The late-great liturgist Klaus Gamber, who also influenced Joseph Ratzinger (also known by another name), said that turning around the altars was the single most damaging change that happened in the name of the Council, and it wasn’t even mandated by the Council.  There is no document that required tables be set up.

But I digress.

Great news from the Diocese of Lincoln!

His Excellency Most Reverend James Conley has determined that Holy Mass in the Cathedral of Lincoln will be ad orientem.

Bishop’s Column
Looking to the east
Friday, 21 November 2014
Jesus Christ will return in glory to the earth.

We do not know when he will return. But Christ promised us that he would return in glory, “as light comes from the east” to bring God’s plan of redemption to its fulfillment.

In 2009, Bishop Edward Slattery, of Tulsa, Okla., wrote that “the dawn of redemption has already broken, but the sun —Christ Himself—has not yet risen in the sky.” [I wrote about that HERE]

In the early Church, Christians expected that Christ would come soon—any day. There was hopeful expectation. They were watchful—they looked to the sky in the east to wait for Christ. And because they did not know when he would return, they proclaimed the Gospel with urgency and enthusiasm, hoping to bring the world to salvation before Christ returned.

It has been nearly two thousand years now since Christ ascended into heaven. It has become easier to forget that he will come again to earth. It has become easier to forget that we must be waiting, we must be watching, and we must be ready. [Holy Mass must help to prepare us for death.]

In the season of Advent, as we recall Christ’s Incarnation at Christmas, we are reminded to be prepared for Christ’s coming. In the Gospel for the First Sunday of Advent this year, Nov. 30, Christ tells us his disciples “to be on the watch.”

“You do not know when the Lord of the house is coming,” Jesus says. “May he not come suddenly and find you sleeping.”

We remember that Christ is coming whenever we celebrate the Holy Sacrifice of the Mass. In the Holy Mass we are made present to the sacrifice at Calvary, and to the joy of Christ’s glory in heaven. But we also remember that Christ will return, and we remember to watch, to be vigilant, to wait for him, and to be prepared.

The Mass is rich with symbolism. The vestments of the priest remind us of the dignity of Christ the King. We strike our breasts, and bow our heads, and bend our knees to remember our sinfulness, God’s mercy, and his glory. In the Mass, the ways we stand, and sit, and kneel, remind us of God’s eternal plan for us.

Since ancient times, Christians have faced the east during the Holy Sacrifice of the Mass to remember to keep watch for Christ. Together, the priest and the people faced the east, waiting and watching for Christ. Even in Churches that did not face the east, the priest and people stood together in the Mass, gazing at Christ on the crucifix, on the altar, and in the tabernacle, to recall the importance of watching for his return. The symbolism of the priest and people facing ad orientem—to the east—is an ancient reminder of the coming of Christ.

More recently, it has become common for the priest and the people to face one another during the Holy Sacrifice of the Mass. The priest stands behind the altar as he consecrates the Eucharist, facing the people. The people see the face of the priest as he prays, and he sees their faces. These positions can have important symbolism too. They can remind us that we are a community—one body in Christ. And they can remind us that the Eucharist, at the center of the assembly, should also be at the center of our families, and our lives. [As Joseph Ratzinger indicates it also leads to a worshipping body being closed in on itself.]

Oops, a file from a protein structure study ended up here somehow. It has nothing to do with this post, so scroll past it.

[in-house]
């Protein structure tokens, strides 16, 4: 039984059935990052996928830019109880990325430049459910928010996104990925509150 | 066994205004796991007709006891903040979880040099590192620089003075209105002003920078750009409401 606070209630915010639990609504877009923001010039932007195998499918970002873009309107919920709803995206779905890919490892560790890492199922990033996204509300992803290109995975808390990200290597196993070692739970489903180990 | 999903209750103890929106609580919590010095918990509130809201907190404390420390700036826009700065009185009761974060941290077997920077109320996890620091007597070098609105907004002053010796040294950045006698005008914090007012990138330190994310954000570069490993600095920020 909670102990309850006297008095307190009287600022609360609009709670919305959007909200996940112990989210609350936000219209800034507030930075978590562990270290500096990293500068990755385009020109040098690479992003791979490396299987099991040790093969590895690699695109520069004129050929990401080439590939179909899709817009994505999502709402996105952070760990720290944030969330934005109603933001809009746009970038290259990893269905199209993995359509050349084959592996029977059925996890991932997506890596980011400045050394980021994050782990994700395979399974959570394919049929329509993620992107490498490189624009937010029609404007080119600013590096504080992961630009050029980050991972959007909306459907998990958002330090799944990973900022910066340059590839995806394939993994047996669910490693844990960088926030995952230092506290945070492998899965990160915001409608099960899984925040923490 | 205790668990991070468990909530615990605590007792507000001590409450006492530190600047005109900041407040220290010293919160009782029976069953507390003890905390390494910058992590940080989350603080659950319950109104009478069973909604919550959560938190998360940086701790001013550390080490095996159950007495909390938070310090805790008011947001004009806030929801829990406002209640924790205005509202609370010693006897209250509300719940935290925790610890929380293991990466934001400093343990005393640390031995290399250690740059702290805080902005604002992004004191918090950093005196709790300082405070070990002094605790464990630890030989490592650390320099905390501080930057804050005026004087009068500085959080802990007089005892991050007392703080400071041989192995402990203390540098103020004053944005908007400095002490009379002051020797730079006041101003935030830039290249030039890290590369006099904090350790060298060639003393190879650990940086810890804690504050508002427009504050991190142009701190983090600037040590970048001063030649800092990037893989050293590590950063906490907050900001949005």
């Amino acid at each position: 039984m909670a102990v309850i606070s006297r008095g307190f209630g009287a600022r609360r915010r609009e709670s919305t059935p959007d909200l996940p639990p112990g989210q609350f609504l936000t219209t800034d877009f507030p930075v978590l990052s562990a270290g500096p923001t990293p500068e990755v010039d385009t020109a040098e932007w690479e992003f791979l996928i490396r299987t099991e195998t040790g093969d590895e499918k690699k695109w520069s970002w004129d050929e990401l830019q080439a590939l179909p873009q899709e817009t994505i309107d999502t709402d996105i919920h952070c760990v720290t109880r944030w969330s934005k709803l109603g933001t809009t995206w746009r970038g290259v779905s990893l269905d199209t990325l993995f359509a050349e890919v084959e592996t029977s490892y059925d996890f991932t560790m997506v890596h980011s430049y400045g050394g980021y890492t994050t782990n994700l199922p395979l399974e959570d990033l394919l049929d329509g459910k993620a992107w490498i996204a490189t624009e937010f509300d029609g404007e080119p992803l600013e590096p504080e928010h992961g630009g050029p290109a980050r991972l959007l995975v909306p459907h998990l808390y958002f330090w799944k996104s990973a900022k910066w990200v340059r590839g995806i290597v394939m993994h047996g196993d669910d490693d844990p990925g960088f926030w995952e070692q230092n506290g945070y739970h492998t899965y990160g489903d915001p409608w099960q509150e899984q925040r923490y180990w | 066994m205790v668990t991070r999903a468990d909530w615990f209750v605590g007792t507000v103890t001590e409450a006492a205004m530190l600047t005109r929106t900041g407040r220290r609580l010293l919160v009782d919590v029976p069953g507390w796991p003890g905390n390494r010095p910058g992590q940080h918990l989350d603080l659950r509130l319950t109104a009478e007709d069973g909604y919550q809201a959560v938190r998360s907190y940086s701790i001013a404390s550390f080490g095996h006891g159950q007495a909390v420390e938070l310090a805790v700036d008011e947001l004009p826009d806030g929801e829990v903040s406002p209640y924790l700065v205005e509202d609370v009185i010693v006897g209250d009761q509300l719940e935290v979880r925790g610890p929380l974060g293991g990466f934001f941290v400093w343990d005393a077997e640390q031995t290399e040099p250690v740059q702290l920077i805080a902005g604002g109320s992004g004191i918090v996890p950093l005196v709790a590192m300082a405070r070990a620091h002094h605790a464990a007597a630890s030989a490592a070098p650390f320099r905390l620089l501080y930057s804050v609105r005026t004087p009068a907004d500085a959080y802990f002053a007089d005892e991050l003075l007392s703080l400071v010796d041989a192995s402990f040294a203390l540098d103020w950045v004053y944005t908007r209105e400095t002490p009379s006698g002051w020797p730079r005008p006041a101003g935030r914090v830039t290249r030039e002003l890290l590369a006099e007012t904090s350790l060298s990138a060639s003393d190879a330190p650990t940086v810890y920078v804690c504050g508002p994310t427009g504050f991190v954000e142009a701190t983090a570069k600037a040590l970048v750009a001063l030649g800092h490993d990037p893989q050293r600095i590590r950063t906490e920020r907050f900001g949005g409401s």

But [BUT...] the symbolism of facing together, and awaiting Christ, is rich, time-honored and important. Especially during Advent, as we await the coming of the Lord, facing the east together—even symbolically facing Christ together at the altar and on the crucifix—is a powerful witness to Christ’s imminent return. Today, at a time when it is easy to forget that Christ is coming—and easy to be complacent in our spiritual lives and in the work of evangelization—we need reminders that Christ will come.

During the Sundays of Advent, the priests in the Cathedral of the Risen Christ will celebrate the Mass ad orientem. With the People of God, the priest will stand facing the altar, and facing the crucifix. When I celebrate midnight Mass on Christmas, I will celebrate ad orientem as well. This may take place in other parishes across the Diocese of Lincoln as well.

In the ad orientem posture at Mass, the priest will not be facing away from the people. [OORAH!] He will be with them—among them, and leading them—facing Christ, and waiting for his return.

“Be watchful!” says Jesus. “Be alert! You do not know when the time will come.” We do not know when the time will come for Christ’s to return. But we know that we must watch for him. May we “face the east,” together, watching for Christ in the Holy Sacrifice of the Mass and in our lives.

Fr. Z kudos to Bp. Conley!

UPDATE 25 Nov:

I saw this photo over at NLM.

Doesn’t it quite simply look… right?

And there’s this!

Posted in Fr. Z KUDOS, Liturgy Science Theatre 3000, Our Catholic Identity | Tagged , , | 92 Comments

Singing Nuns defend Embattled Bishop


Do you remember there is an album of Advent music available?  The wonderful Benedictine Nuns in the Diocese of Kansas City-St. Joseph provide it.

Here are a few little samples.

The UK link is HERE.

These same sisters are defending Bp. Robert Finn, who has been so aggressively attacked by the Fishwrap (HQ is in KC, MO).

At LifeSite:

Missouri nuns defend Finn: ‘Our bishop is a man who inspires faith’

Hundreds of thousands of Americans know and love what would otherwise be an unknown band of traditional Benedictine nuns living in rural Missouri. Thanks to their glorious singing, which has topped the music charts time and time again, the contemplative Benedictines of Mary are famous. Their ‘Lent at Ephesus’ album spent 20 weeks at the top of the Classical Album chart this year.